Electronic Properties of Materials/Quantum Mechanics for Engineers/Quantum Mechanics Overview

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This is the first chapter of the first section of the textbook Electronic Properties of Materials.

Electronic Properties of Materials/Quantum Mechanics for Engineers
 ← Quantum Mechanics for Engineers Quantum Mechanics Overview Quantum Mechanics for Engineers/The Stern-Gerlach Experiment → 

Quantum Mechanics Overview[edit | edit source]

The origins of quantum mechanics came about in the quantum revolution from 1890 to 1930. During this time several new discoveries facilitated this transition.

  1. Light has particle nature in addition to wave nature.
  2. Light (photons) and matter are found to interact and develop theory of atomic structure.
  3. Matter has wave nature in addition to particle nature.

These discoveries led to the birth of modern quantum mechanics.

Light Has A Particle Nature[edit | edit source]

As early as 1877, Boltzman proposed that energy was not continuous, but rather discretized. In 1905, Raleigh-Jean applied this to black bodies, a perfect radiator where radiation is emitted form vibrating atoms that act as little dipoles to create the Raleigh-Jean Theory. This theory takes as the expectation value of the energy giving:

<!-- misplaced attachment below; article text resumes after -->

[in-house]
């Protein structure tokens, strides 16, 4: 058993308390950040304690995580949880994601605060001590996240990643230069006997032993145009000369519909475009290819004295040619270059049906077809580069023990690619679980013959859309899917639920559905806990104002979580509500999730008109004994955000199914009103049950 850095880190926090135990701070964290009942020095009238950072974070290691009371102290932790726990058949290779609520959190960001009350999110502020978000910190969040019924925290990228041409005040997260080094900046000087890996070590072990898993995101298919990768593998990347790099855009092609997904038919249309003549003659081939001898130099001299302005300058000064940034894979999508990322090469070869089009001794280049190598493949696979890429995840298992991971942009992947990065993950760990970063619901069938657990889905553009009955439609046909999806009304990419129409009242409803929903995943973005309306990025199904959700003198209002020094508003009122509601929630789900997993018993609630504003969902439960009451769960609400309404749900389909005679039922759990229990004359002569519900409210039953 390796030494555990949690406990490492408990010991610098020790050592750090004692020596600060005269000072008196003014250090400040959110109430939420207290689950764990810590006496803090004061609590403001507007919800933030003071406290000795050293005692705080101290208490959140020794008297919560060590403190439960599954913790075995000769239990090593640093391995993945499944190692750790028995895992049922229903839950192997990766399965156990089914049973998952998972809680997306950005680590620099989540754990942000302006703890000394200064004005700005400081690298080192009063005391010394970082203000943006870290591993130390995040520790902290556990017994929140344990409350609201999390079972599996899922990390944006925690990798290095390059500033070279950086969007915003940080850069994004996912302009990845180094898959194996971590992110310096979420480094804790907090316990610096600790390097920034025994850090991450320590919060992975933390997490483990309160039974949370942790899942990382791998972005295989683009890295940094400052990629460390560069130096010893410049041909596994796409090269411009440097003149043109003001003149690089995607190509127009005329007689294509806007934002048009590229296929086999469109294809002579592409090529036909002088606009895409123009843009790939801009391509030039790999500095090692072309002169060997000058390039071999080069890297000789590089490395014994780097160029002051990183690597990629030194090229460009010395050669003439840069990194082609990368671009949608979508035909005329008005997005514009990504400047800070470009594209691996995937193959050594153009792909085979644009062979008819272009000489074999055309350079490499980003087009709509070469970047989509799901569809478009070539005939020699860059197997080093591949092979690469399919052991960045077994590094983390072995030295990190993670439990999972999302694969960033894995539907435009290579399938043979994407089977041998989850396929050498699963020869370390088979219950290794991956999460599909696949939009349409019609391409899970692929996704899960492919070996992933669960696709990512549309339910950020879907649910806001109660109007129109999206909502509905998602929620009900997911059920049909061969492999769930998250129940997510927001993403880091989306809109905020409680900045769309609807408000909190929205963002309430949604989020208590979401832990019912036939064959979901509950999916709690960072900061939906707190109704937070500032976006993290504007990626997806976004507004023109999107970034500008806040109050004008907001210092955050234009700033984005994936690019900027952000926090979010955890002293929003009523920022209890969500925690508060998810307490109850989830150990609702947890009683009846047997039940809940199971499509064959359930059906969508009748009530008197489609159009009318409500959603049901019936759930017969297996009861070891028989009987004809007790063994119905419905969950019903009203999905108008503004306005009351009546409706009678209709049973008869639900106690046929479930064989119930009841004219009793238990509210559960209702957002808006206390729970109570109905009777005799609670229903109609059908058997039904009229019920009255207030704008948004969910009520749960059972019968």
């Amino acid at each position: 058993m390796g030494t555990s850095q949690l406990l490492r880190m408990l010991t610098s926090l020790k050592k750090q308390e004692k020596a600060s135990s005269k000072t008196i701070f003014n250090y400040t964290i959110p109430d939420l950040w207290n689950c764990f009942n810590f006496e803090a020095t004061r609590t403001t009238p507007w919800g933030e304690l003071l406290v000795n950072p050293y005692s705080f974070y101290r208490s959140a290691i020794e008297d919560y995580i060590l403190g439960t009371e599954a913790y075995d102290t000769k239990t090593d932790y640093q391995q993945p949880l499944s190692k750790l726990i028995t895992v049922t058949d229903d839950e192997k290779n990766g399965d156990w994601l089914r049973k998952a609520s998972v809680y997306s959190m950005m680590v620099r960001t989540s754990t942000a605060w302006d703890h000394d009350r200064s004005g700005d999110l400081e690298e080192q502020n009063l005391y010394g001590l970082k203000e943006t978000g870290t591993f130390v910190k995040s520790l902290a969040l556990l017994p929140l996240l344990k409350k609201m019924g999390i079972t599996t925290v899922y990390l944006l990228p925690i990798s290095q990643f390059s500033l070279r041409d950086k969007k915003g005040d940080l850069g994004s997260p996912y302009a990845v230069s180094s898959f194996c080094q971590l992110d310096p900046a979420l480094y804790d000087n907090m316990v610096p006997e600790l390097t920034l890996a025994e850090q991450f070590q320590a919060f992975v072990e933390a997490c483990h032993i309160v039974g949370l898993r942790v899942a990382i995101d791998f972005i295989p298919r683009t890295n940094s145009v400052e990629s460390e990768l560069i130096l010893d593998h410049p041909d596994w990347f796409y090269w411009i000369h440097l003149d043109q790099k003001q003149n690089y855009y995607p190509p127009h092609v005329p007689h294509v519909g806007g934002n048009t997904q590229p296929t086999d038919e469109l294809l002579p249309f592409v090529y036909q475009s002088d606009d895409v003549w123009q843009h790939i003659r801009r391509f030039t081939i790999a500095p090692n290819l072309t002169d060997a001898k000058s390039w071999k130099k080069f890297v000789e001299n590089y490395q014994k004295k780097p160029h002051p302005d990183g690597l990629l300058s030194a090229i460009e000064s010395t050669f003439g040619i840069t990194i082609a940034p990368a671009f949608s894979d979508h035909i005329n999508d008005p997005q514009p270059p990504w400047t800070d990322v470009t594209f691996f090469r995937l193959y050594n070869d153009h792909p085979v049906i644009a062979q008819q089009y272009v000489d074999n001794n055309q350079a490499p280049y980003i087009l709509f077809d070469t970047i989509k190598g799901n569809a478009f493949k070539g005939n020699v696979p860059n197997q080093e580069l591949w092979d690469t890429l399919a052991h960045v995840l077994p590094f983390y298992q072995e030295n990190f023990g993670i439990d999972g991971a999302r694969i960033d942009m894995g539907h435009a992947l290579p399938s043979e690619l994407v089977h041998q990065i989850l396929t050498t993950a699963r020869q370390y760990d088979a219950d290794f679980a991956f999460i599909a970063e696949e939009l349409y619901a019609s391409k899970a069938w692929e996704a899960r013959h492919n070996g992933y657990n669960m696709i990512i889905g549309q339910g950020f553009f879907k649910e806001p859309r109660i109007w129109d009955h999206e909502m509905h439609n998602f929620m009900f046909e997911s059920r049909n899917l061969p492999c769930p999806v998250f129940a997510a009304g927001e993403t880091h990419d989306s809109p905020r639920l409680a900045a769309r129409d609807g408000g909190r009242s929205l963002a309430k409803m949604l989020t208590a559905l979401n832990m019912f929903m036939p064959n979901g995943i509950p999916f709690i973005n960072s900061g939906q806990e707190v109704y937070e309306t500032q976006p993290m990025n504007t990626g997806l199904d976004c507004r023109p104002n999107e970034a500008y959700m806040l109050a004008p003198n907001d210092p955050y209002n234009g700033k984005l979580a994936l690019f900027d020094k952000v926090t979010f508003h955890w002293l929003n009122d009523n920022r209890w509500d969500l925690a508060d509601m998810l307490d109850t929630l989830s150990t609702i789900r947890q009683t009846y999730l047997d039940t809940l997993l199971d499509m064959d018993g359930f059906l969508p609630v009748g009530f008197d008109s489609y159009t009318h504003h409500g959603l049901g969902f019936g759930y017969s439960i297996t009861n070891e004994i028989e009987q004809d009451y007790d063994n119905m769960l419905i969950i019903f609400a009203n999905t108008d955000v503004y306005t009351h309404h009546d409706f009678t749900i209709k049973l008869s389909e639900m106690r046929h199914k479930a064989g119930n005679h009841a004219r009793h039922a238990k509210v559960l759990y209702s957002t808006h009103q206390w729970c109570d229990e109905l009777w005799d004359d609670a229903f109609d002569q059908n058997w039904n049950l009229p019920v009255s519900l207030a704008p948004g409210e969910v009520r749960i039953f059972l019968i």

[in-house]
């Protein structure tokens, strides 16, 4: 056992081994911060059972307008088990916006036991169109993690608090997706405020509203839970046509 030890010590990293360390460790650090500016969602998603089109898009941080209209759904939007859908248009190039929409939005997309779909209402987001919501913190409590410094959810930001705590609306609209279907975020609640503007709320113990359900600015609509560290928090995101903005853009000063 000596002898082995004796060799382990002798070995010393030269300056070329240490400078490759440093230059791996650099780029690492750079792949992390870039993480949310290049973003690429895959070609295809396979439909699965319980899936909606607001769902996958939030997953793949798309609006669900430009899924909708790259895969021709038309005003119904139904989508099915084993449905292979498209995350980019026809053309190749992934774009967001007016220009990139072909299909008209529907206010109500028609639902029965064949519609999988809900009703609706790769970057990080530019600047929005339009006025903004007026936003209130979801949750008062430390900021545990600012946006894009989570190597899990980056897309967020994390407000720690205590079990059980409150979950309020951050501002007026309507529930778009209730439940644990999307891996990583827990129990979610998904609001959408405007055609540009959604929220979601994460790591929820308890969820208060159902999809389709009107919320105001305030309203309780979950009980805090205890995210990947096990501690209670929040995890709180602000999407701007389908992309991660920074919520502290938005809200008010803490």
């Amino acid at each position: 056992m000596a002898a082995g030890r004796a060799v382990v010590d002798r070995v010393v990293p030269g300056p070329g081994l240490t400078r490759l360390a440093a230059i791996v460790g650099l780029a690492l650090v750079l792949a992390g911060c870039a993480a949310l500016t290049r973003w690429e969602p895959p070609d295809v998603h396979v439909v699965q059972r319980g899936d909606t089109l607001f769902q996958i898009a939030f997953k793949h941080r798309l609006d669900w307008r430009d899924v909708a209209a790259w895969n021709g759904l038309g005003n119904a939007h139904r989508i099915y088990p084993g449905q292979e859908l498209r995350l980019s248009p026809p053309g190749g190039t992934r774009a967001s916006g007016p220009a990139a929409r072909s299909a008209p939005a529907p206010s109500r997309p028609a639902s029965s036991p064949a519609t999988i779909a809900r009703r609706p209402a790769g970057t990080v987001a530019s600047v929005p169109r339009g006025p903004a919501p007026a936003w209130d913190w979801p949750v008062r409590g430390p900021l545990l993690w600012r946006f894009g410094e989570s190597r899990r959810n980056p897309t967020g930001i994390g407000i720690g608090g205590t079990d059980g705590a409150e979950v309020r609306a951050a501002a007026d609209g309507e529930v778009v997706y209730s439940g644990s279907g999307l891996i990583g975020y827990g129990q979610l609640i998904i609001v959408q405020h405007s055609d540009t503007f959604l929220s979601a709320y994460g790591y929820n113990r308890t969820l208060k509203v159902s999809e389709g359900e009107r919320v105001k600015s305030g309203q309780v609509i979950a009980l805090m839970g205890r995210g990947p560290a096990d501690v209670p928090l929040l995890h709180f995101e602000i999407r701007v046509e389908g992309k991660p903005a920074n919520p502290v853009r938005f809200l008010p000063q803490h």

This distribution is energy times the distribution over the partition function which produces . While this generally follows experimental results at large wavelengths, at shorter wavelengths the prediction diverges from experimental results.

In 1901, Plank also took the existing theory and modified it to replace continuous energy with discrete energies giving:

This 'fix' for the UV catastrophe was completed by incorporating Wein's Law (1893).

Discrete Energies[edit | edit source]

When we think about energies they may look continuous but they are actually discretized. Furthermore, in 1905 Einstein said that not only is energy quantized, but so is electromagnets. in 1887, Hertz showed through his photoelectric effect experiment